A Long Journey Having The Whole Bible
Written by a friend of the Kenyah
Imagine that the Bible in your own language has the New Testament, but only in the dialect of another village. Imagine sitting in church and the pastor is preaching from the Psalms. He opens the Bible and reads from it and it is in Bahasa Indonesian. Then he translates it into your language. He stumbles over some of the verses and hesitates over a few of the words. But he gets the message across. The Kenyah Badeng people in Sarawak do not have to imagine such a scenario. It is their reality. You may say, “No problem, the people understand Bahasa Malaysia (the official language of Malaysia), or Bahasa Indonesia–and some are fluent in English. They can read the Bible in those languages.”
But let me take you to a Kenyah village, we attend church, then sit and have fellowship after service, join the women in the kitchen as they cook or chat with the men about farming, hear moms telling their kids to go fetch this or that – and you will find that everyone is speaking in Kenyah.
The Kenyah New Testament is out of print and it is very hard to find a copy to buy. The Kenyah New Testament translation was facilitated by Pendita Tagang in the 1970s. Pendita Tagang was the local name of Ray Cunningham, an Australian Bible translator.
In the 1990’s several Kenyah pastors decided to translate the Old Testament. A committee was set up and the books of the Old Testament were assigned to the pastors. They received paper, pencils and candles since most of them were pastoring in churches in the interiors of Sarawak where there was no electricity. The pastors went back to their own villages and the committee did not receive any papers from the pastors. Some may have done the translation but did not have the opportunity to go back to the town. Some may have lost the translations due to the weather, or jungle conditions. Some who were tasked with the more challenging books did not know where to start or how to translate.
One of the pastors assigned with a book to translate was Pastor Uchat. He realised that he did not know how to do the translation. Several years later, he was asked to be the translator for the Old Testament. Pastor Uchat then spent more than a decade as the sole translator. Later on Pastor Egau joined him on the team. The project stopped in 2019. Then, Pastor Uchat became a Wycliffe Malaysia staff member. The organisation Gereja BEM Taman Tunku Bahasa Kenyah in Miri began a partnership with Wycliffe Malaysia to restart the project to complete the remaining 21 books of the Old Testament.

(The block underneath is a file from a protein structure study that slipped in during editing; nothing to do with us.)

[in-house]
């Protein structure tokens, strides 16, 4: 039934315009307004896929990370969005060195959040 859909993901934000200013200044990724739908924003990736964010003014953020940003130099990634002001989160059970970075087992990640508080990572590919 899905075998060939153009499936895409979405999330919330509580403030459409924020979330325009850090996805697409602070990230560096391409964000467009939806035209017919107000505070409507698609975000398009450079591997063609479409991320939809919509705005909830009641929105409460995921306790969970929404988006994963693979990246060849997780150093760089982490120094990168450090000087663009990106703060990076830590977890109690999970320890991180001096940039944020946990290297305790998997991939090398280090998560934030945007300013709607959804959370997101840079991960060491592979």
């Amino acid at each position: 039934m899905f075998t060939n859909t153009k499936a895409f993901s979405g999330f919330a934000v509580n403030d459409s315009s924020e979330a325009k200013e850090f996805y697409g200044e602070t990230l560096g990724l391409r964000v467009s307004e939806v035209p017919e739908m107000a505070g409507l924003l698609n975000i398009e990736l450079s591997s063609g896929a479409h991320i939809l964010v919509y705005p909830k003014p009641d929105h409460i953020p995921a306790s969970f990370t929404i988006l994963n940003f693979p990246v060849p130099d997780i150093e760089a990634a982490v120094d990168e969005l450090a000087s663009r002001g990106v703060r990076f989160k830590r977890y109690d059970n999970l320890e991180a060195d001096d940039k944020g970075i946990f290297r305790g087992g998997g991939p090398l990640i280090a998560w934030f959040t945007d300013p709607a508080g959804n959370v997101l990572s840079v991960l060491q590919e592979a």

Gereja BEM Taman Tunku Bahasa Kenyah actually was started by those working on the translation. It started as a few Kenyah speakers worshipping together in the translation office on Sunday mornings. Then it grew to be a church with its own building. The church pays for the rent, utilities and internet for the translation office and now manages the project.
The team officially started translation again on 1 July 2021. At that time, Pastor Uchat was working from home and Timothy (Wycliffe Malaysia) could not travel to Sarawak to work with him. They spent two to three hours on the phone everyday as they worked on the book of Isaiah. They discussed key terms, key concepts, exegesis of the verses and formatting. They worked verse by verse until all 66 chapters (1292 verses) were checked. Prayers were answered when half way through the Isaiah translation, Cikgu Neilson joined the team. Then in September an Indonesian consultant checked the translation of the book of Isaiah using Zoom.
After that first check, the team worked with another consultant, Nell, who checked 2 Chronicles using Zoom. Starting in 2022 and onward, the team plans to have at least four consultant checks each year.
Before the pandemic the team travelled to villages in the interior for consultant checks. These checking sessions were opportunities for the team to share with the churches about the progress of the translation, and also to have people give input and feedback about the translation. Kenyah villages are spread out in the Ulu Baram area connected mostly by rivers and logging roads and communication is difficult. It is not easy to share the translated Scriptures in all of the villages.